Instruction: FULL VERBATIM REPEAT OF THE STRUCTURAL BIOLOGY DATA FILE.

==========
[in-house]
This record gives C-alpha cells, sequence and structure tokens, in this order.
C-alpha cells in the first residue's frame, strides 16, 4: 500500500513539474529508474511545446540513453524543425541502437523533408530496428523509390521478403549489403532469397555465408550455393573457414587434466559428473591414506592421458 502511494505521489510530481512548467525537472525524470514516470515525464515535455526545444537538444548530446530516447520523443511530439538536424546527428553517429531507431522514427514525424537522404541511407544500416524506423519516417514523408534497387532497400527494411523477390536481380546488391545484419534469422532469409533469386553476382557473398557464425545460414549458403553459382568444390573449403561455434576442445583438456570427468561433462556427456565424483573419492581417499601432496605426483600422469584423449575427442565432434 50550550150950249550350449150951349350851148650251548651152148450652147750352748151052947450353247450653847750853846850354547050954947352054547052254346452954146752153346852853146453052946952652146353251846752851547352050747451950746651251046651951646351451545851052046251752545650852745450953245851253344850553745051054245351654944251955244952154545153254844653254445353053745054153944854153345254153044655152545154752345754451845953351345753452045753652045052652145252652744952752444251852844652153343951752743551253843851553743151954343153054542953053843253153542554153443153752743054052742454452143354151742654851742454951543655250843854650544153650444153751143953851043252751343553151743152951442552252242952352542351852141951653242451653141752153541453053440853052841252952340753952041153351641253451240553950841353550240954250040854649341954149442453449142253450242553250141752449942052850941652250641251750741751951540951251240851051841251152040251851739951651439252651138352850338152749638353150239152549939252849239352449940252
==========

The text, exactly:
[in-house]
This record gives C-alpha cells, sequence and structure tokens, in this order.
C-alpha cells in the first residue's frame, strides 16, 4: 500500500513539474529508474511545446540513453524543425541502437523533408530496428523509390521478403549489403532469397555465408550455393573457414587434466559428473591414506592421458 502511494505521489510530481512548467525537472525524470514516470515525464515535455526545444537538444548530446530516447520523443511530439538536424546527428553517429531507431522514427514525424537522404541511407544500416524506423519516417514523408534497387532497400527494411523477390536481380546488391545484419534469422532469409533469386553476382557473398557464425545460414549458403553459382568444390573449403561455434576442445583438456570427468561433462556427456565424483573419492581417499601432496605426483600422469584423449575427442565432434 50550550150950249550350449150951349350851148650251548651152148450652147750352748151052947450353247450653847750853846850354547050954947352054547052254346452954146752153346852853146453052946952652146353251846752851547352050747451950746651251046651951646351451545851052046251752545650852745450953245851253344850553745051054245351654944251955244952154545153254844653254445353053745054153944854153345254153044655152545154752345754451845953351345753452045753652045052652145252652744952752444251852844652153343951752743551253843851553743151954343153054542953053843253153542554153443153752743054052742454452143354151742654851742454951543655250843854650544153650444153751143953851043252751343553151743152951442552252242952352542351852141951653242451653141752153541453053440853052841252952340753952041153351641253451240553950841353550240954250040854649341954149442453449142253450242553250141752449942052850941652250641251750741751951540951251240851051841251152040251851739951651439252651138352850338152749638353150239152549939252849239352449940252